I am new here, debating building an oven. I live way north of everyone here it seems, about 55 degrees north. Your articles about winter and cold are a little humorous. :-)
A while ago, I remember seeing Mario Batali on Food Network talking about pizza, and he said that the first pizza dough was made with chestnut flour. I've no idea if this was true, and it isn't a kind of dough that seems to be mentioned here. However, being someone good at cooking and willing to experiment (I'm an engineer/scientist), I thought I would give it a go.
Edmonton (where I lived at the time) was a pretty good sized city (just shy of 1 million at the time), but no place I looked had chestnut flour. However, I was able to find chestnut paste, which according to the ingredients was basically just chestnut flour and water. Since when you make dough, you add water to flour, I figured there was no problem with using paste.
I was able to make a pizza, I think it was a desert type. Probably a yogurt substitution for tomato sauce, fruit for toppings and chocolate for cheese. It was a while ago. I do remember verifying that chestnut flour does lead to increased gas production. I haven't repeated this, but from what I remember it wasn't bad in any way.
Has anyone else here made chestnut flour pizzas?
Re: Chestnut flour
I have'nt made any yet but I have come across theses recipes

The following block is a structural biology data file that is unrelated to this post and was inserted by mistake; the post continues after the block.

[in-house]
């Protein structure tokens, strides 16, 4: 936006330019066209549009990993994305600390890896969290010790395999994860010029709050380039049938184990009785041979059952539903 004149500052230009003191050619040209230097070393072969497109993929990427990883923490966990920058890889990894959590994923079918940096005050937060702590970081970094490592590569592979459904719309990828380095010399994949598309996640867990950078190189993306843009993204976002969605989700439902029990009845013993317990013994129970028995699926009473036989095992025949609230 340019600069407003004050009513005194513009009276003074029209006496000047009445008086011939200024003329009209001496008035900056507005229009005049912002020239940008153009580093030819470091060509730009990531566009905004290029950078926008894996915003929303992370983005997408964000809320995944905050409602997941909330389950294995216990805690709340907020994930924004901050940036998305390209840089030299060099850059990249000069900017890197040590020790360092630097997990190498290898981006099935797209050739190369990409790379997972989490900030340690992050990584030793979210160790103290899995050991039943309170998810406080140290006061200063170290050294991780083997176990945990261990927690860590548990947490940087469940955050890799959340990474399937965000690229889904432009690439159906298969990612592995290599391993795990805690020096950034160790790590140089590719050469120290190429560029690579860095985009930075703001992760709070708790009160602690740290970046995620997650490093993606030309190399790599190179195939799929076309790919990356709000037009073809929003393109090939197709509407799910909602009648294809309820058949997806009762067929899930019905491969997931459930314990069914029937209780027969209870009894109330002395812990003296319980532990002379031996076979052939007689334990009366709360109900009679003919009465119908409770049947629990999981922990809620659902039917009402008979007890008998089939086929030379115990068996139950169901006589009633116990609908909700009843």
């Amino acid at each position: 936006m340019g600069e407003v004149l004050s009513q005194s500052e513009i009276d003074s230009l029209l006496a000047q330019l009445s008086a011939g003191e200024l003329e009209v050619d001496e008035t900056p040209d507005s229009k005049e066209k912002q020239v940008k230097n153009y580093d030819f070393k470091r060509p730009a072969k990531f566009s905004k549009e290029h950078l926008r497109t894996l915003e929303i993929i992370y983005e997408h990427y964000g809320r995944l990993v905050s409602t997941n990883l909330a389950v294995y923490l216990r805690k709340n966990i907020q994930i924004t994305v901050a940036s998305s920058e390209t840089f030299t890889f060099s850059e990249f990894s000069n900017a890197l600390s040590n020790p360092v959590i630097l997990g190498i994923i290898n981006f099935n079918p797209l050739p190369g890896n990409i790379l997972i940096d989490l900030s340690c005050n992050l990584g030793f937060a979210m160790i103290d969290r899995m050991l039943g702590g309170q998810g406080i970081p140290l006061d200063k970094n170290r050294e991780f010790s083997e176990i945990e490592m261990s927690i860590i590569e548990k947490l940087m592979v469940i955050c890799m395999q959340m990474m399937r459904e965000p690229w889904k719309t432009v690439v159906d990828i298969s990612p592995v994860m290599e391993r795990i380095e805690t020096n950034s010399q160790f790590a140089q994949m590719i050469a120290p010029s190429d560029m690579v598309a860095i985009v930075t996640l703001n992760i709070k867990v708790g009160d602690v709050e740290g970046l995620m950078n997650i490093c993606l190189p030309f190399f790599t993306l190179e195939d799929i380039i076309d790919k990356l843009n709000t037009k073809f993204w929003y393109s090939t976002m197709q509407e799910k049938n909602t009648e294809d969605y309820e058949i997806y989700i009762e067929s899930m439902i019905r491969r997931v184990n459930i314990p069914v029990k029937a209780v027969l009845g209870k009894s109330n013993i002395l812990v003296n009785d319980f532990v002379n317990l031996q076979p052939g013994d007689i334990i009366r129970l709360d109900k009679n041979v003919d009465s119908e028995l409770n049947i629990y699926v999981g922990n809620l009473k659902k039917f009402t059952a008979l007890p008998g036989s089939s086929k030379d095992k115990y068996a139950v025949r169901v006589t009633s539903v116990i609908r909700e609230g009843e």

"La Pizza R'Castagn (Pizza made with chestnut flour)
Ingredienti per 8 persone"
400 gram di farina di castagne, 10 noci, 30 grams of pinoli, 1 arancia,
rosmarino, 3 cucchiai di olio, sale. Preparazione: prendete la farina e
setacciatela. Mettetela in un recipiente di coccio, con un pizzico di sale.
Tritate i gheriglii delle noci e i pinoli. Grattate la buccia dell'arancia e
unite alcune foglioline di rosmarino e, insieme ai tre cucchiaidi olio
d'oliva, unite tutto alla farina.
Mestate con mezzo litre d'acqua tenendo conto che l'impasto deve risultare
soffice. Versate in teglia ben unta, avendo cura che lo spesso del
castignaccio no superi il centimetro. Infornate a forno molto caldo. ///
Ingredients for 8 people. About a pound of chestnut flour, 10 walnuts, an
ounce of pine nuts, 1 orange, rosemary, 3 tablespoons of olive oil, salt.
Preparation: Take the flour and sift it. Put it in an earthenware vessel,
with a pinch of salt. Mince the walnut kernels with the pine nuts. Grate the
peel of the orange and mix with small rosemary leaves and, together with 3
tablespoons of olive oil mix all 3 with the flour.Mix with a pint of water
taking care that the resulting mixture is soft. Pour into a well oiled
baking pan . Be sure that the thickness of the chestnut dough does not exceed
a quarter of an inch. Bake in a hot oven.
CASTAGNACCIO (Chestnut Crust)
One of the most easiest and tastiest dishes from Italy - Castagnaccio
1 lb. chestnut flour
1 tbs. grated orange zest
4 tbs. sugar
4 tbs. raisins, soaked and squeezed
1 pinch salt
2 tbs. pine nuts
3 tbs. olive oil
2 tbs. walnuts, coarsely chopped
milk, as needed
Sift the chestnut flour; add the sugar and a pinch of salt. Add 2 pts. cold water in a thin stream, beating constantly with a whisk so as not to form lumps. Add 3 tbs. oil, orange peel, raisins, pine nuts and walnuts. Add warm milk little by little until you get a stiff consistency. Pour the batter into a greased pan large enough for the crust to be 1/2-in. thick. Dribble on some oil.
Pre-heat the oven to 400°F and bake for an hour. Serve warm or cold. It can also be served with whipped cream.
It looks like you can get chestnut flour at a Whole Foods or "health" food store. It is recommended as a wheat substitute for those who cannot eat wheat.
I'll bet you that Frances had tried something like this
Re: Chestnut flour
Thanks. Interesting recipes. That first one looks very fragrant.
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